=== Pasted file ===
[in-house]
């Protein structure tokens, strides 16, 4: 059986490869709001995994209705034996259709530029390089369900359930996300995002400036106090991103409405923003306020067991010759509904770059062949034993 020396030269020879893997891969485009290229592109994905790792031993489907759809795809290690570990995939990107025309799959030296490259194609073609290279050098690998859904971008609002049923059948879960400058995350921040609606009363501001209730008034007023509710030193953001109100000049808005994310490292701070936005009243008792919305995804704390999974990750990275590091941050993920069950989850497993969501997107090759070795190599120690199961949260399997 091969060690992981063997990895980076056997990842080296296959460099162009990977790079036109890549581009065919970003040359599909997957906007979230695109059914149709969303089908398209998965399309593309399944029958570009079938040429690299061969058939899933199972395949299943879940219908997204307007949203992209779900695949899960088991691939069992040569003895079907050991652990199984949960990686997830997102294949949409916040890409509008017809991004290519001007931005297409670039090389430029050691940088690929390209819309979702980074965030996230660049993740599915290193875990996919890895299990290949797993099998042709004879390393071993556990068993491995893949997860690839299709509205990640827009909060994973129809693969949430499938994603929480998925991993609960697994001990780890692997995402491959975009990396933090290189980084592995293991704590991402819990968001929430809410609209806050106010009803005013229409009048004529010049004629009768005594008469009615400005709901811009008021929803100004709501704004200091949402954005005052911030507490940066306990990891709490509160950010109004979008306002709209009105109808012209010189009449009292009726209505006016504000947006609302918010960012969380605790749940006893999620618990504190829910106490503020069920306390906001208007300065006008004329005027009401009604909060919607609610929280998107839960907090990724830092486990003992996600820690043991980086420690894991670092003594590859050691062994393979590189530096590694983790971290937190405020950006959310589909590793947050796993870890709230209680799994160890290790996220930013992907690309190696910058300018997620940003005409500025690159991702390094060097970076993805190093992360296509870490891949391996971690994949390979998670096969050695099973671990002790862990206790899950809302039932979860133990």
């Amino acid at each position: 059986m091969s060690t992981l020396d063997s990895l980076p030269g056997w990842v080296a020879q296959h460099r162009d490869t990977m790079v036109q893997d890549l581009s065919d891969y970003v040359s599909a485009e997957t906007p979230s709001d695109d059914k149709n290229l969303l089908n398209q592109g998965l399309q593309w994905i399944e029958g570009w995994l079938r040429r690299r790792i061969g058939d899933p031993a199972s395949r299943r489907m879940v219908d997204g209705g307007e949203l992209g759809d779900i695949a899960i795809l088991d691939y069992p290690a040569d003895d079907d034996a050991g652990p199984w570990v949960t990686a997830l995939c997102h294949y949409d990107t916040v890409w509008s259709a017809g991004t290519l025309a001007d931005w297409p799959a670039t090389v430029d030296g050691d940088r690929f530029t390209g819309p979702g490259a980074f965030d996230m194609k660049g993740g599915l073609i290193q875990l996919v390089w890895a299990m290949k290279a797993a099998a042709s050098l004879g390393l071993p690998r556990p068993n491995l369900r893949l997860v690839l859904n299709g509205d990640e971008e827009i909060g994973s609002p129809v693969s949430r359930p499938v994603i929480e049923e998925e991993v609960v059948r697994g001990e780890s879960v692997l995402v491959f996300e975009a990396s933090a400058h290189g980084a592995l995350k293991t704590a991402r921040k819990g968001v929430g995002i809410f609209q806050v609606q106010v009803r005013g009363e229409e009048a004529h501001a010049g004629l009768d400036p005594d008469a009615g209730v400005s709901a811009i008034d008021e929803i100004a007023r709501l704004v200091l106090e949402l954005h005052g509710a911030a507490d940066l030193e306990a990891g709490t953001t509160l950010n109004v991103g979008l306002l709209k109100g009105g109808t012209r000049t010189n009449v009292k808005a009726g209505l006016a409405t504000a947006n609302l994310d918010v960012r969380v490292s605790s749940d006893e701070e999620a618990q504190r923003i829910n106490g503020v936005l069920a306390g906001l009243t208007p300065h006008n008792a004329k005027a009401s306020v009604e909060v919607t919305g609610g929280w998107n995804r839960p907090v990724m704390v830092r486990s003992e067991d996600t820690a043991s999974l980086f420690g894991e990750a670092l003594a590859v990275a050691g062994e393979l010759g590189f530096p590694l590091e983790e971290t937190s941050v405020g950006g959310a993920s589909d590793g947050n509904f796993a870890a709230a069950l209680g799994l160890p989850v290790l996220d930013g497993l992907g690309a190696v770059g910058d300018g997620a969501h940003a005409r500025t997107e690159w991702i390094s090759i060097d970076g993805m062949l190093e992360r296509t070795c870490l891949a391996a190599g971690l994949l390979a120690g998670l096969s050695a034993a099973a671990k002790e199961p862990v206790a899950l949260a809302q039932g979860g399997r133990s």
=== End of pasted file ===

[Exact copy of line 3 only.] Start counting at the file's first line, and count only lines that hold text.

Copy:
């Amino acid at each position: 059986m091969s060690t992981l020396d063997s990895l980076p030269g056997w990842v080296a020879q296959h460099r162009d490869t990977m790079v036109q893997d890549l581009s065919d891969y970003v040359s599909a485009e997957t906007p979230s709001d695109d059914k149709n290229l969303l089908n398209q592109g998965l399309q593309w994905i399944e029958g570009w995994l079938r040429r690299r790792i061969g058939d899933p031993a199972s395949r299943r489907m879940v219908d997204g209705g307007e949203l992209g759809d779900i695949a899960i795809l088991d691939y069992p290690a040569d003895d079907d034996a050991g652990p199984w570990v949960t990686a997830l995939c997102h294949y949409d990107t916040v890409w509008s259709a017809g991004t290519l025309a001007d931005w297409p799959a670039t090389v430029d030296g050691d940088r690929f530029t390209g819309p979702g490259a980074f965030d996230m194609k660049g993740g599915l073609i290193q875990l996919v390089w890895a299990m290949k290279a797993a099998a042709s050098l004879g390393l071993p690998r556990p068993n491995l369900r893949l997860v690839l859904n299709g509205d990640e971008e827009i909060g994973s609002p129809v693969s949430r359930p499938v994603i929480e049923e998925e991993v609960v059948r697994g001990e780890s879960v692997l995402v491959f996300e975009a990396s933090a400058h290189g980084a592995l995350k293991t704590a991402r921040k819990g968001v929430g995002i809410f609209q806050v609606q106010v009803r005013g009363e229409e009048a004529h501001a010049g004629l009768d400036p005594d008469a009615g209730v400005s709901a811009i008034d008021e929803i100004a007023r709501l704004v200091l106090e949402l954005h005052g509710a911030a507490d940066l030193e306990a990891g709490t953001t509160l950010n109004v991103g979008l306002l709209k109100g009105g109808t012209r000049t010189n009449v009292k808005a009726g209505l006016a409405t504000a947006n609302l994310d918010v960012r969380v490292s605790s749940d006893e701070e999620a618990q504190r923003i829910n106490g503020v936005l069920a306390g906001l009243t208007p300065h006008n008792a004329k005027a009401s306020v009604e909060v919607t919305g609610g929280w998107n995804r839960p907090v990724m704390v830092r486990s003992e067991d996600t820690a043991s999974l980086f420690g894991e990750a670092l003594a590859v990275a050691g062994e393979l010759g590189f530096p590694l590091e983790e971290t937190s941050v405020g950006g959310a993920s589909d590793g947050n509904f796993a870890a709230a069950l209680g799994l160890p989850v290790l996220d930013g497993l992907g690309a190696v770059g910058d300018g997620a969501h940003a005409r500025t997107e690159w991702i390094s090759i060097d970076g993805m062949l190093e992360r296509t070795c870490l891949a391996a190599g971690l994949l390979a120690g998670l096969s050695a034993a099973a671990k002790e199961p862990v206790a899950l949260a809302q039932g979860g399997r133990s």